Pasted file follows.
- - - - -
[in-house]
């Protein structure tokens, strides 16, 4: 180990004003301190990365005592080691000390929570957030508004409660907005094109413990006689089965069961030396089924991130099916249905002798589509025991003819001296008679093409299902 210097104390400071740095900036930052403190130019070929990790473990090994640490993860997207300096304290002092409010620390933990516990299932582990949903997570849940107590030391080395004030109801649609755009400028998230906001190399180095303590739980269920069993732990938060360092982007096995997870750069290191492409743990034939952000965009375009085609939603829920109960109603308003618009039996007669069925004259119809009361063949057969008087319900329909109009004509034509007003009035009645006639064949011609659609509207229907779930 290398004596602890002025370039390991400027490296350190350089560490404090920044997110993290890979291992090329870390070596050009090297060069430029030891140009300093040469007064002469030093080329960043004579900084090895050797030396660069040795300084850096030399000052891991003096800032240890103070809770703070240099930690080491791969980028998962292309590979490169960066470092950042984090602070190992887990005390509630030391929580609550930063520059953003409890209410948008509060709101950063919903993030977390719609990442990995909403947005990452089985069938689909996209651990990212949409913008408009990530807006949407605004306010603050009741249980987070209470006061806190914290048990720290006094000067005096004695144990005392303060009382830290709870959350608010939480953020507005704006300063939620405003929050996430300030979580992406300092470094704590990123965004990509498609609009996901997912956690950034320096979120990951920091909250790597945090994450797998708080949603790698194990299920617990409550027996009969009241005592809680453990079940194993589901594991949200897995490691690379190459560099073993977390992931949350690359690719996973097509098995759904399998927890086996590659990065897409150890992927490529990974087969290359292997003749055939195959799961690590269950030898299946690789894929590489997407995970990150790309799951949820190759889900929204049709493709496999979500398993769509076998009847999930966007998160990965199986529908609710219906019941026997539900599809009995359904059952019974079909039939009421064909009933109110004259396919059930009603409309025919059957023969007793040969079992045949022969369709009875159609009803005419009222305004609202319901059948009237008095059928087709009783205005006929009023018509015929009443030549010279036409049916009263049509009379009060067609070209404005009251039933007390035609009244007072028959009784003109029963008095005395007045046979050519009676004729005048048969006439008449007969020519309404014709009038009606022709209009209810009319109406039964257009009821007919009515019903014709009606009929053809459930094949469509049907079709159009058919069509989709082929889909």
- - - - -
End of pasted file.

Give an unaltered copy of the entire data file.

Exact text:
[in-house]
């Protein structure tokens, strides 16, 4: 180990004003301190990365005592080691000390929570957030508004409660907005094109413990006689089965069961030396089924991130099916249905002798589509025991003819001296008679093409299902 210097104390400071740095900036930052403190130019070929990790473990090994640490993860997207300096304290002092409010620390933990516990299932582990949903997570849940107590030391080395004030109801649609755009400028998230906001190399180095303590739980269920069993732990938060360092982007096995997870750069290191492409743990034939952000965009375009085609939603829920109960109603308003618009039996007669069925004259119809009361063949057969008087319900329909109009004509034509007003009035009645006639064949011609659609509207229907779930 290398004596602890002025370039390991400027490296350190350089560490404090920044997110993290890979291992090329870390070596050009090297060069430029030891140009300093040469007064002469030093080329960043004579900084090895050797030396660069040795300084850096030399000052891991003096800032240890103070809770703070240099930690080491791969980028998962292309590979490169960066470092950042984090602070190992887990005390509630030391929580609550930063520059953003409890209410948008509060709101950063919903993030977390719609990442990995909403947005990452089985069938689909996209651990990212949409913008408009990530807006949407605004306010603050009741249980987070209470006061806190914290048990720290006094000067005096004695144990005392303060009382830290709870959350608010939480953020507005704006300063939620405003929050996430300030979580992406300092470094704590990123965004990509498609609009996901997912956690950034320096979120990951920091909250790597945090994450797998708080949603790698194990299920617990409550027996009969009241005592809680453990079940194993589901594991949200897995490691690379190459560099073993977390992931949350690359690719996973097509098995759904399998927890086996590659990065897409150890992927490529990974087969290359292997003749055939195959799961690590269950030898299946690789894929590489997407995970990150790309799951949820190759889900929204049709493709496999979500398993769509076998009847999930966007998160990965199986529908609710219906019941026997539900599809009995359904059952019974079909039939009421064909009933109110004259396919059930009603409309025919059957023969007793040969079992045949022969369709009875159609009803005419009222305004609202319901059948009237008095059928087709009783205005006929009023018509015929009443030549010279036409049916009263049509009379009060067609070209404005009251039933007390035609009244007072028959009784003109029963008095005395007045046979050519009676004729005048048969006439008449007969020519309404014709009038009606022709209009209810009319109406039964257009009821007919009515019903014709009606009929053809459930094949469509049907079709159009058919069509989709082929889909």